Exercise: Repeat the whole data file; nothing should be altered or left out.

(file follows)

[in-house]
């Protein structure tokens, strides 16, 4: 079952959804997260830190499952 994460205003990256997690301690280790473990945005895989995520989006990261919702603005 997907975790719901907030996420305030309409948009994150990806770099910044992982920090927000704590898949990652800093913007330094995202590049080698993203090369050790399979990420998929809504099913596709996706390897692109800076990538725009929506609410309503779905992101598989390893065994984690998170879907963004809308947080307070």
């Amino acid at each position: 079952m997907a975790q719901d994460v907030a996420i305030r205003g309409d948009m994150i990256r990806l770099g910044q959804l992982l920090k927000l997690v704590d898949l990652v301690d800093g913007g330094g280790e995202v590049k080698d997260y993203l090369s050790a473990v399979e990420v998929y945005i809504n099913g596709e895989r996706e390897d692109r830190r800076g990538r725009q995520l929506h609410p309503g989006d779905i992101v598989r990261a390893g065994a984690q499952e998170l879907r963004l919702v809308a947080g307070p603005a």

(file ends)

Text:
[in-house]
């Protein structure tokens, strides 16, 4: 079952959804997260830190499952 994460205003990256997690301690280790473990945005895989995520989006990261919702603005 997907975790719901907030996420305030309409948009994150990806770099910044992982920090927000704590898949990652800093913007330094995202590049080698993203090369050790399979990420998929809504099913596709996706390897692109800076990538725009929506609410309503779905992101598989390893065994984690998170879907963004809308947080307070």
């Amino acid at each position: 079952m997907a975790q719901d994460v907030a996420i305030r205003g309409d948009m994150i990256r990806l770099g910044q959804l992982l920090k927000l997690v704590d898949l990652v301690d800093g913007g330094g280790e995202v590049k080698d997260y993203l090369s050790a473990v399979e990420v998929y945005i809504n099913g596709e895989r996706e390897d692109r830190r800076g990538r725009q995520l929506h609410p309503g989006d779905i992101v598989r990261a390893g065994a984690q499952e998170l879907r963004l919702v809308a947080g307070p603005a």